We are living in a time when social movements want to make visible those concepts that have been stigmatized with negative connotations. The medical dictionary and scientific etymology, especially that of a psychological nature (autism, ADHD, dyslexia) have been taking charge of labelling groups that often suffer discrimination from others.
What we know as the neurodiversity movement encompasses the group of people diagnosed with mental disorders or neurological alterations who are treated in a discriminatory manner by society and who claim their rights. Let’s see what it consists of.
The neurodiversity movement was initiated by the autistic community to refer to the diversity of human characteristics that are neurologically affected. The intention is none other than to substitute one vocabulary for another, using terminology without stigmas as opposed to concepts such as illness, pathology or mental deficiency. Initially, this idea has gained a lot of momentum within the scientific and social sector, but there are increasingly critical critics of the application of these measures.
The concept of neurodiversity is used to emphasize the nature of neurological and/or biological problems. In other words, the aim is to normalise in some way the differences that exist between people who present mental disorders and those who do not experience them in the first person. For example, being dyslexic is something normal in the sense that it is a condition that should not affect the personal or professional development of individuals, nor serve as an excuse to receive discriminatory treatment. It is simply a different condition, neither better nor worse. They are natural variations of the human brain, nothing more.
The birth of this movement is attributed to the excessive medicalization that this community suffers and that, according to their complaints, only serves to increase the prejudices and differences with the rest of human beings. They are attended to in special schools, in special classes, they are put together with people of the same situation, avoiding contact with others. They are led to specific jobs, usually unskilled labor, which makes it difficult for them to develop their interests and talents.
In addition, the neurodiversity movement highlights the fact of the constant terminological damage assigned to autistic people and others, this approach being only negative, as something that has to be solved or can damage the whole society. The renowned doctor specializing in autism, Simon Baron-Cohen, or Dr. Thomas Anderson, a specialist in the neurosciences, have been especially critical of the classic vocabulary of “disorders”, and have already replaced terms such as diversity disorder, or difference by disability.
Arguments in favor of the concept
The first thing that comes to mind when we say or read the word autistic, is that it is a person that we should not get together with or, directly, we call him/her weird or strange. Well, according to experts in the field, neither ADHD nor many other psychological conditions can be considered diseases because it is not a problem that lies in the functioning of the body as something isolated. In fact, the causes of these phenomena are unknown. For an abnormality to have the status of a disease, it must be curable or initiated by abnormalities in a particular area of the body or DNA.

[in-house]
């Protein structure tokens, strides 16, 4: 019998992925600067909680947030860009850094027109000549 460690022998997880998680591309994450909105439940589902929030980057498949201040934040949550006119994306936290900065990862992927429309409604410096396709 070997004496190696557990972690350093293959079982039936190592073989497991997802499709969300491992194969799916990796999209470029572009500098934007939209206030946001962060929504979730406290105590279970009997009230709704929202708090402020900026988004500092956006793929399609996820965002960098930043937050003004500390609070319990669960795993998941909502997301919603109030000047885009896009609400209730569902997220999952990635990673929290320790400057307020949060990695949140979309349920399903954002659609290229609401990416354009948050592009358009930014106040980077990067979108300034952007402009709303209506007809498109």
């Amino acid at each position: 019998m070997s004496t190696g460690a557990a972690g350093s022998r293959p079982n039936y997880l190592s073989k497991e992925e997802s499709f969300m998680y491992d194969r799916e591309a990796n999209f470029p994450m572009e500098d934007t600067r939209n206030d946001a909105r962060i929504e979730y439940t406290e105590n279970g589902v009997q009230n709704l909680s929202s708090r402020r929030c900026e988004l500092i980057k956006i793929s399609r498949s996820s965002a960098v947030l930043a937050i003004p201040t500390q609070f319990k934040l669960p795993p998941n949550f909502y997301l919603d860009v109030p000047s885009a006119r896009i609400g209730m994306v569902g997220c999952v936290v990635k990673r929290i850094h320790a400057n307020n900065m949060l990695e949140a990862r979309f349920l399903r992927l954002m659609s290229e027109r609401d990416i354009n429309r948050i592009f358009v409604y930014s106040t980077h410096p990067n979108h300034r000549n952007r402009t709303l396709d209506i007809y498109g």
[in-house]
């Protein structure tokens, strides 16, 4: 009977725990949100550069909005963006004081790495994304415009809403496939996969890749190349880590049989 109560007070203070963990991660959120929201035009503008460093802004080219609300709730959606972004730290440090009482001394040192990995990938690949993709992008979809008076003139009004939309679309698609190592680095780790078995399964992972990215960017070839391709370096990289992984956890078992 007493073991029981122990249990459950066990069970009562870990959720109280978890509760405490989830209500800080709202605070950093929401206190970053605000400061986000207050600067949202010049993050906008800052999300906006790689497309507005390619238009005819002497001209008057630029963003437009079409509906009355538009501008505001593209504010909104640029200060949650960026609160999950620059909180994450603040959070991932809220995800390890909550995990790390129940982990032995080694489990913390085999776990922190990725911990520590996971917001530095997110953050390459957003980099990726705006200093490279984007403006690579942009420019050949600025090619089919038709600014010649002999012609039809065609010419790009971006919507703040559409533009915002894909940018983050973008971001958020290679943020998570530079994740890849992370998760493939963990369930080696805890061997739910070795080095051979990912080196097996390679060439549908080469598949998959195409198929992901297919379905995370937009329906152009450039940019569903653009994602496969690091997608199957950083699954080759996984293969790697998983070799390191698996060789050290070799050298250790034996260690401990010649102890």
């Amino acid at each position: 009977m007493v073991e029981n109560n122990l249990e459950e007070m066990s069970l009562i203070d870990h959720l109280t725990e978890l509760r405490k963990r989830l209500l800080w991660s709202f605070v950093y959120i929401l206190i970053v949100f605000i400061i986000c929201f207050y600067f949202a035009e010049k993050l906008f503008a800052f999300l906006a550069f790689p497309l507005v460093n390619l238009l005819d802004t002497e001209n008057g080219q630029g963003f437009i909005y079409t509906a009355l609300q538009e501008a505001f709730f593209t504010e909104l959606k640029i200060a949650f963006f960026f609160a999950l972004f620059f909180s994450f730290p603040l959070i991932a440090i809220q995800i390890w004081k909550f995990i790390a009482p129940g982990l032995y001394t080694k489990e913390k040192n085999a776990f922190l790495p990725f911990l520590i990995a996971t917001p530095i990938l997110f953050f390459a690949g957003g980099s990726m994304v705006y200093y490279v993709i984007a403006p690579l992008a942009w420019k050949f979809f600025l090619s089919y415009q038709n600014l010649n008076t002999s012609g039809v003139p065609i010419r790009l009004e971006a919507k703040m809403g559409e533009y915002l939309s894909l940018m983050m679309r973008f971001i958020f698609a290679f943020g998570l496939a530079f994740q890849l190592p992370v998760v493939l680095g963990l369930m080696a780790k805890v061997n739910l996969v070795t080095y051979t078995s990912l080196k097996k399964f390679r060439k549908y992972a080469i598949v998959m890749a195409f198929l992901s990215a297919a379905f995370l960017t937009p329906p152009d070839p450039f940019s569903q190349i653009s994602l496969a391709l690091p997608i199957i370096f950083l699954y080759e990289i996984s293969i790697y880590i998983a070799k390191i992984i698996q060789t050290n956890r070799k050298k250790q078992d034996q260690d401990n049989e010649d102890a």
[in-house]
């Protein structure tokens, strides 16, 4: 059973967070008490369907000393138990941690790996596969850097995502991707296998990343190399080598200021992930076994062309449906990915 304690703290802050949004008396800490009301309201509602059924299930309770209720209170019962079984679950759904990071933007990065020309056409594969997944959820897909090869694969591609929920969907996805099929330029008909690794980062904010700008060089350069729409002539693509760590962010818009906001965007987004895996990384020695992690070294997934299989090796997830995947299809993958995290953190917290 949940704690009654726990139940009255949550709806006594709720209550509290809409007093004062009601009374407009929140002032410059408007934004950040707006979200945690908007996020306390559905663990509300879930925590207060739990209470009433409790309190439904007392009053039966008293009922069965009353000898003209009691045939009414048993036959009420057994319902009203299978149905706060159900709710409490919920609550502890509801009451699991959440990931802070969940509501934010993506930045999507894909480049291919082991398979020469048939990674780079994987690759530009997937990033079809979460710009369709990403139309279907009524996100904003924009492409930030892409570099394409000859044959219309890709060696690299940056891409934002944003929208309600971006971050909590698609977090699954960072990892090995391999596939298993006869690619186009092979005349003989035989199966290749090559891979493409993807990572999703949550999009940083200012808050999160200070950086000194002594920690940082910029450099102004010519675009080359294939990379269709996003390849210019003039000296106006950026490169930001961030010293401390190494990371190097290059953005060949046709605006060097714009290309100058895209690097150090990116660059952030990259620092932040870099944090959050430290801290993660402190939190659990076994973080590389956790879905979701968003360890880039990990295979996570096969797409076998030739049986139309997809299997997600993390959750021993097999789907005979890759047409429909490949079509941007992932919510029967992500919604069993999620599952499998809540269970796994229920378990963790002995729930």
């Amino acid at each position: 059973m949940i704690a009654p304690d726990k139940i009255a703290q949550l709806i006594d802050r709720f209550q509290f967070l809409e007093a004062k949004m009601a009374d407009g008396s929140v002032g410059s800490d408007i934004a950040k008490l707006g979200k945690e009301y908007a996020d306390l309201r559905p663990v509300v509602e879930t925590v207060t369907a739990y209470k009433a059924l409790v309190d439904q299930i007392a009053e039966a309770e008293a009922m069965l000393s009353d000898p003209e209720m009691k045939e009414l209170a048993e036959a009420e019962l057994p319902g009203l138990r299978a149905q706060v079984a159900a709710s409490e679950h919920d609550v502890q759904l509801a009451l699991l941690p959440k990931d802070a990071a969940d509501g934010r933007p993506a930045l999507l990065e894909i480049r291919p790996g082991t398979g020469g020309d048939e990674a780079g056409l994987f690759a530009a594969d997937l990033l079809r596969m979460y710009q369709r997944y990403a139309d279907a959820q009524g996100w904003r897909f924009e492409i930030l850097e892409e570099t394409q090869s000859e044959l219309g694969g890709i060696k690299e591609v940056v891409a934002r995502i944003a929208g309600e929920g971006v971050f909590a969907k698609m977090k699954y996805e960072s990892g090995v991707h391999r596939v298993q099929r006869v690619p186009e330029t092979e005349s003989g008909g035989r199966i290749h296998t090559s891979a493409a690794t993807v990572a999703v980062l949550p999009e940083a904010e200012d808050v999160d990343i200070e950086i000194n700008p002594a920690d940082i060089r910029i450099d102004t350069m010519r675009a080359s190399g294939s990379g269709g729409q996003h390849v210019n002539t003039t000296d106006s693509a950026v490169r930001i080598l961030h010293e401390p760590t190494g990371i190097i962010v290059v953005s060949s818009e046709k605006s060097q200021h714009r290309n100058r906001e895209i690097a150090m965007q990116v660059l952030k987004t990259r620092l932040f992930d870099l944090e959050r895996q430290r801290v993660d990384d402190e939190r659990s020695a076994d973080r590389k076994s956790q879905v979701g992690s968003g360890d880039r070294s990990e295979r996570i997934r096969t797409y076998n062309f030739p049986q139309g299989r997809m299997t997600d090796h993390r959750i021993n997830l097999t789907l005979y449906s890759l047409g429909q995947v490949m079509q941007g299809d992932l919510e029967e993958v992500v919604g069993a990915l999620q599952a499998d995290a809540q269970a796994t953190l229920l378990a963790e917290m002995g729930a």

Among many of the arguments that exist to defend the concept of neurodiversity, the most important is that of preventing the “affected” person from feeling despised, violated or considered to have fewer rights. Moreover, many autistic people consider the opposite. They claim to develop cognitive abilities that are superior to those of the average population, and they reaffirm that they have a special and healthier way of perceiving everything that surrounds them.
Another of the beneficial elements of neurodiversity lies in focusing on how to build on the strengths of people with these kinds of differences instead of trying to find the problems they bring with them. One of the tools used to carry out this approach is the Universal Design for Learning of the University of North Carolina. However, it should be noted that the neurodiversity movement does not deny the difficulties faced by affected individuals.
Without completely contradicting the reasons and arguments in favour of the existence of neurodiversity, most scientific and medical experts in the neurosciences warn of the need not to underestimate the serious problems experienced by people suffering from autism or other related disorders . They also consider autism as a serious disorder, and not as a simple variation of human diversity.
On the other hand, neuroanatomical anomalies have been detected in the brains of those affected by disorders involved in the movement of neurodiversity, although not specific “starting points” for these alterations. Many family members also warn of the importance of not underestimating or normalizing this phenomenon too much, and point out the serious drawbacks of having an autistic family member: in many cases self-injury, lack of communication and unexpected attacks of anger are frequent.